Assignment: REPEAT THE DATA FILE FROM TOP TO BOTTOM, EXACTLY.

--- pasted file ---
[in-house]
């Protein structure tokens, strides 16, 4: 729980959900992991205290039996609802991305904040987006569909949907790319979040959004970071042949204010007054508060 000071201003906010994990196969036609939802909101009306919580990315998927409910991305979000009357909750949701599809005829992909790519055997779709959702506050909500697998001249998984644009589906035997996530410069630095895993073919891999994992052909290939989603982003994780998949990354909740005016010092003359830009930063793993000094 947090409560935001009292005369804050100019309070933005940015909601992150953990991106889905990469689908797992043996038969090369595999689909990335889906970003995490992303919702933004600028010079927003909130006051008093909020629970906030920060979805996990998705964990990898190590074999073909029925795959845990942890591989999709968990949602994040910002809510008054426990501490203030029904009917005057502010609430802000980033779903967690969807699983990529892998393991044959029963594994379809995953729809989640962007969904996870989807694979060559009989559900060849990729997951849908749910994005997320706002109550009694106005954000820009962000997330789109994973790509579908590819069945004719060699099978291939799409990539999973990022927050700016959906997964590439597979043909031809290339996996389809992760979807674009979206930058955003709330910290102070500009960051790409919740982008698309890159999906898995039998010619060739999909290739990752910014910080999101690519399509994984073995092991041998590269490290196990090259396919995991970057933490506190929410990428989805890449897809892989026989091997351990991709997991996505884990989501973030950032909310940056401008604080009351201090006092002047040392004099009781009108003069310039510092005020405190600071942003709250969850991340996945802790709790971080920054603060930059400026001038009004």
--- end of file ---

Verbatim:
[in-house]
């Protein structure tokens, strides 16, 4: 729980959900992991205290039996609802991305904040987006569909949907790319979040959004970071042949204010007054508060 000071201003906010994990196969036609939802909101009306919580990315998927409910991305979000009357909750949701599809005829992909790519055997779709959702506050909500697998001249998984644009589906035997996530410069630095895993073919891999994992052909290939989603982003994780998949990354909740005016010092003359830009930063793993000094 947090409560935001009292005369804050100019309070933005940015909601992150953990991106889905990469689908797992043996038969090369595999689909990335889906970003995490992303919702933004600028010079927003909130006051008093909020629970906030920060979805996990998705964990990898190590074999073909029925795959845990942890591989999709968990949602994040910002809510008054426990501490203030029904009917005057502010609430802000980033779903967690969807699983990529892998393991044959029963594994379809995953729809989640962007969904996870989807694979060559009989559900060849990729997951849908749910994005997320706002109550009694106005954000820009962000997330789109994973790509579908590819069945004719060699099978291939799409990539999973990022927050700016959906997964590439597979043909031809290339996996389809992760979807674009979206930058955003709330910290102070500009960051790409919740982008698309890159999906898995039998010619060739999909290739990752910014910080999101690519399509994984073995092991041998590269490290196990090259396919995991970057933490506190929410990428989805890449897809892989026989091997351990991709997991996505884990989501973030950032909310940056401008604080009351201090006092002047040392004099009781009108003069310039510092005020405190600071942003709250969850991340996945802790709790971080920054603060930059400026001038009004």